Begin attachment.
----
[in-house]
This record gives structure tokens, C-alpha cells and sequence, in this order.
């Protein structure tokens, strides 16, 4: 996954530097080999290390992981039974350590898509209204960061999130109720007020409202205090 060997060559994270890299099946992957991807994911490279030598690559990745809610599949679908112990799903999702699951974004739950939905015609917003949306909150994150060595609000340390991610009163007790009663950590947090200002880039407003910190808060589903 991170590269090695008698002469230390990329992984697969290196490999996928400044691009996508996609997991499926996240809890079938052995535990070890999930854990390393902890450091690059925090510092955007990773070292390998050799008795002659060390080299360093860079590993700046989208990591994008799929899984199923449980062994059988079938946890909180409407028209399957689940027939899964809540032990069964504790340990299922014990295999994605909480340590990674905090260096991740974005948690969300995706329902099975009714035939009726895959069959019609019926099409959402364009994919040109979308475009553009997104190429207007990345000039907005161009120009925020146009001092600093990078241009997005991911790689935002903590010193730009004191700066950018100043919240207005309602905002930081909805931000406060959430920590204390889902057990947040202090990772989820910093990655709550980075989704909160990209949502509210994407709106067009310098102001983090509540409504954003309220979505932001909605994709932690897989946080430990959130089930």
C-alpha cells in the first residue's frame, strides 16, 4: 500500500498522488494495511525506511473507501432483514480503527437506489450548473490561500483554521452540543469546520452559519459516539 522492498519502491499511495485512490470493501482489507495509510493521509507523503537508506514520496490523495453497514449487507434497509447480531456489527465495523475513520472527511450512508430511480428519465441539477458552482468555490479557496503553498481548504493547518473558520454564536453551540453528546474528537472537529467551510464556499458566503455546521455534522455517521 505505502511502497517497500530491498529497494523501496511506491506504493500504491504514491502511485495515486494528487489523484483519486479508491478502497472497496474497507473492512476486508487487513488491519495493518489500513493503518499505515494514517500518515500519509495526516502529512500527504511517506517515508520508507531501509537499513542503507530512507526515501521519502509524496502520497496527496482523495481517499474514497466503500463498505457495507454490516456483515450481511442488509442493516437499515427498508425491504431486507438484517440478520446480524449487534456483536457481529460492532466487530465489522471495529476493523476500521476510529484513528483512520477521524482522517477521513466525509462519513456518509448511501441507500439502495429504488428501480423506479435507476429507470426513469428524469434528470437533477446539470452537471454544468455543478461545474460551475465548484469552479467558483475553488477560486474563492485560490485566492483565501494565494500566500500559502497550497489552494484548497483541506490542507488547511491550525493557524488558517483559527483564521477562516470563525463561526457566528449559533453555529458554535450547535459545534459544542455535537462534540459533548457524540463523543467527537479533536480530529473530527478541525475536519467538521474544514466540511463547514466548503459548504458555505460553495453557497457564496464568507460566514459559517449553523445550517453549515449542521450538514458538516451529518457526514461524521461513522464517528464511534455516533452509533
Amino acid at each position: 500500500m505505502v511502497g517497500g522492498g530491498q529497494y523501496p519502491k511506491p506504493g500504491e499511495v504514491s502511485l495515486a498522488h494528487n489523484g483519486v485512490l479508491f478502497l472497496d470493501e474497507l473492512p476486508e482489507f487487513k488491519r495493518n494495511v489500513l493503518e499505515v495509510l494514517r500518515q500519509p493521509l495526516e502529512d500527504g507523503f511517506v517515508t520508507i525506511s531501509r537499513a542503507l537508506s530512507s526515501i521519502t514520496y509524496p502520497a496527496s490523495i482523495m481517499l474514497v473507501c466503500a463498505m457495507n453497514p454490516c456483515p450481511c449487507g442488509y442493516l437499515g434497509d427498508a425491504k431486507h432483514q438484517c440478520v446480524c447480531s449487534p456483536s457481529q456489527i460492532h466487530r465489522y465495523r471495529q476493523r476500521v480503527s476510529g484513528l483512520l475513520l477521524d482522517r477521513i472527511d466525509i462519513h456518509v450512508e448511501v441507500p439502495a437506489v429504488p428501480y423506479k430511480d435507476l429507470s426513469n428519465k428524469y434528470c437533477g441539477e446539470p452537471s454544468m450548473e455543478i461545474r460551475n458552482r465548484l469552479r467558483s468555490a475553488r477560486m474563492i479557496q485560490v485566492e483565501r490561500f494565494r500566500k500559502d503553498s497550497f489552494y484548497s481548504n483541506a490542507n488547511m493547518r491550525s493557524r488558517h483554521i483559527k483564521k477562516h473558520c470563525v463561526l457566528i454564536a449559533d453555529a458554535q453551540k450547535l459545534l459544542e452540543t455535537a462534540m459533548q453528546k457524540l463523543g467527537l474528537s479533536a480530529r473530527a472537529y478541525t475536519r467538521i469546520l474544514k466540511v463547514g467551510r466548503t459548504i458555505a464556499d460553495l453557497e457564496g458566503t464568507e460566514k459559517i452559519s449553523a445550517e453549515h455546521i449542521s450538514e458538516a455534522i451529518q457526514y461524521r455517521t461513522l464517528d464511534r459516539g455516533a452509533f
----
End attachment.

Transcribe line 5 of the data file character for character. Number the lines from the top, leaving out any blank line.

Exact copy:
Amino acid at each position: 500500500m505505502v511502497g517497500g522492498g530491498q529497494y523501496p519502491k511506491p506504493g500504491e499511495v504514491s502511485l495515486a498522488h494528487n489523484g483519486v485512490l479508491f478502497l472497496d470493501e474497507l473492512p476486508e482489507f487487513k488491519r495493518n494495511v489500513l493503518e499505515v495509510l494514517r500518515q500519509p493521509l495526516e502529512d500527504g507523503f511517506v517515508t520508507i525506511s531501509r537499513a542503507l537508506s530512507s526515501i521519502t514520496y509524496p502520497a496527496s490523495i482523495m481517499l474514497v473507501c466503500a463498505m457495507n453497514p454490516c456483515p450481511c449487507g442488509y442493516l437499515g434497509d427498508a425491504k431486507h432483514q438484517c440478520v446480524c447480531s449487534p456483536s457481529q456489527i460492532h466487530r465489522y465495523r471495529q476493523r476500521v480503527s476510529g484513528l483512520l475513520l477521524d482522517r477521513i472527511d466525509i462519513h456518509v450512508e448511501v441507500p439502495a437506489v429504488p428501480y423506479k430511480d435507476l429507470s426513469n428519465k428524469y434528470c437533477g441539477e446539470p452537471s454544468m450548473e455543478i461545474r460551475n458552482r465548484l469552479r467558483s468555490a475553488r477560486m474563492i479557496q485560490v485566492e483565501r490561500f494565494r500566500k500559502d503553498s497550497f489552494y484548497s481548504n483541506a490542507n488547511m493547518r491550525s493557524r488558517h483554521i483559527k483564521k477562516h473558520c470563525v463561526l457566528i454564536a449559533d453555529a458554535q453551540k450547535l459545534l459544542e452540543t455535537a462534540m459533548q453528546k457524540l463523543g467527537l474528537s479533536a480530529r473530527a472537529y478541525t475536519r467538521i469546520l474544514k466540511v463547514g467551510r466548503t459548504i458555505a464556499d460553495l453557497e457564496g458566503t464568507e460566514k459559517i452559519s449553523a445550517e453549515h455546521i449542521s450538514e458538516a455534522i451529518q457526514y461524521r455517521t461513522l464517528d464511534r459516539g455516533a452509533f